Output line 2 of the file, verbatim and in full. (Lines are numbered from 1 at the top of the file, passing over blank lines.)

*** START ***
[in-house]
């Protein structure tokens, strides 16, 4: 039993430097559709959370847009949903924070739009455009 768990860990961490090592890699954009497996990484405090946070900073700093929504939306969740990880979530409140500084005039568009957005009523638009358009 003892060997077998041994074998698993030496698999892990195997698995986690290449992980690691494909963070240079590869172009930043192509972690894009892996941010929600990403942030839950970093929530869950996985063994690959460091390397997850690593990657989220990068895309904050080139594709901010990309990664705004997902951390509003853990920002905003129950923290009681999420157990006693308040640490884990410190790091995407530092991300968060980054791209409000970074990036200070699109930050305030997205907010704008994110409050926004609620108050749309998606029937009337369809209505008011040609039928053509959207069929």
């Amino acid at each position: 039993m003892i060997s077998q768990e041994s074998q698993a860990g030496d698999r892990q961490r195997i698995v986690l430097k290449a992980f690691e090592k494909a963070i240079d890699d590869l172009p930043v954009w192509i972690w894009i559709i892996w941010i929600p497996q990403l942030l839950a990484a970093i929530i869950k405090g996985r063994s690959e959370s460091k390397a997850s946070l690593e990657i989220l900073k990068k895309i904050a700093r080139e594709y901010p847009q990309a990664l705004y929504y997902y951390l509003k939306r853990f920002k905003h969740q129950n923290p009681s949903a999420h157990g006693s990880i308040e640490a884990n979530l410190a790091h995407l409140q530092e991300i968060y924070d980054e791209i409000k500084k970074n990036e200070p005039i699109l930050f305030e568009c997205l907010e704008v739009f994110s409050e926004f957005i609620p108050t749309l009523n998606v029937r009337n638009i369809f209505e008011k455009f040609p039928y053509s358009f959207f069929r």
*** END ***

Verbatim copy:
């Protein structure tokens, strides 16, 4: 039993430097559709959370847009949903924070739009455009 768990860990961490090592890699954009497996990484405090946070900073700093929504939306969740990880979530409140500084005039568009957005009523638009358009 003892060997077998041994074998698993030496698999892990195997698995986690290449992980690691494909963070240079590869172009930043192509972690894009892996941010929600990403942030839950970093929530869950996985063994690959460091390397997850690593990657989220990068895309904050080139594709901010990309990664705004997902951390509003853990920002905003129950923290009681999420157990006693308040640490884990410190790091995407530092991300968060980054791209409000970074990036200070699109930050305030997205907010704008994110409050926004609620108050749309998606029937009337369809209505008011040609039928053509959207069929």